Justin Foulkes

Yorkshire Dales National Park

The Yorkshire Dales – named from the old Norse word dalr, meaning 'valleys', and protected as a national park since the 1950s – are beloved as one of England's best hiking and cycling areas. The park's glacial valleys are characterised by a distinctive landscape of high heather moorland, stepped skylines and flat-topped hills, punctuated by delightful country pubs and windswept trails.

Down in the green valleys, patchworked with drystone dykes and little barns, are picture-postcard villages where sheep still graze on village greens. And in the limestone country of the southern Dales you'll find England's best examples of karst scenery (created by rainwater dissolving the underlying limestone bedrock).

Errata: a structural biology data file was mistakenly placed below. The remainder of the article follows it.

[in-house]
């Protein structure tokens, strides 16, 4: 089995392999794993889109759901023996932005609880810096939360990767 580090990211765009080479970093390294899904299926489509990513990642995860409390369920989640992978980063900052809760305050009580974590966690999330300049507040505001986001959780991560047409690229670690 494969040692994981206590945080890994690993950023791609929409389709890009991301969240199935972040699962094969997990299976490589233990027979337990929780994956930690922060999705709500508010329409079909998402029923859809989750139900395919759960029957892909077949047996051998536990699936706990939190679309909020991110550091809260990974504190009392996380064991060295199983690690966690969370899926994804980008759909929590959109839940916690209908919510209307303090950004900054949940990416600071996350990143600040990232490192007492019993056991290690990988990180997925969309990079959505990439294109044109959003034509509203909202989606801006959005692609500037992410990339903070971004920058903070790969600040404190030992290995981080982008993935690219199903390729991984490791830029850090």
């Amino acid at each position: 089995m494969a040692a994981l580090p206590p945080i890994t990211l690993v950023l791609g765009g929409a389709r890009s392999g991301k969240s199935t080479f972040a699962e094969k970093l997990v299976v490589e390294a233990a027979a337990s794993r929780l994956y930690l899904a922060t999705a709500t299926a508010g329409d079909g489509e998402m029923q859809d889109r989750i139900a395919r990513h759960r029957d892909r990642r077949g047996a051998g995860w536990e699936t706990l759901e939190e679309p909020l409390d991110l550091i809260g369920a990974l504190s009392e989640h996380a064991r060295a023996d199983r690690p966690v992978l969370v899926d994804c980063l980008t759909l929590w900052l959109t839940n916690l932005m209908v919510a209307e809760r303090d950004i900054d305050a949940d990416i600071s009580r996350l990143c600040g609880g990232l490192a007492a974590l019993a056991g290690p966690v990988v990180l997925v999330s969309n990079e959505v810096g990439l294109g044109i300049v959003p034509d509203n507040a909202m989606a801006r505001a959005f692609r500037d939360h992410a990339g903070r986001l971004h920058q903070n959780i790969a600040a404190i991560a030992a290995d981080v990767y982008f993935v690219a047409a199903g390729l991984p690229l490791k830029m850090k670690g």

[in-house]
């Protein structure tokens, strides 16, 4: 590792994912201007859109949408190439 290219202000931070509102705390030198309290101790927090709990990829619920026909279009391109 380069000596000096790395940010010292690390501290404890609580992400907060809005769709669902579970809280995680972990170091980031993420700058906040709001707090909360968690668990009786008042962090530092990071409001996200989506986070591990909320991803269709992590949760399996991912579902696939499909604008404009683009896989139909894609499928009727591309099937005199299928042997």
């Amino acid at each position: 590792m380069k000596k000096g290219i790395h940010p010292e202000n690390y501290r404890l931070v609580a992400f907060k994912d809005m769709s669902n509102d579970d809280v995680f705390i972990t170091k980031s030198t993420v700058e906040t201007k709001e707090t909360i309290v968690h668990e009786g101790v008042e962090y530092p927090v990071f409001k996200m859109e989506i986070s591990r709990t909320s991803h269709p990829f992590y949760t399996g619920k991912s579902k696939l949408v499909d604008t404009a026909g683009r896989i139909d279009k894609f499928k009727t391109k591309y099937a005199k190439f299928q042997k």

The whole area is seriously scenic and easy to explore. Consequently it's popular with holidaying Britons – book accommodation ahead as there are no big hotels here. Beds get particularly scarce on public holiday weekends and during events such as the annual Tour de Yorkshire.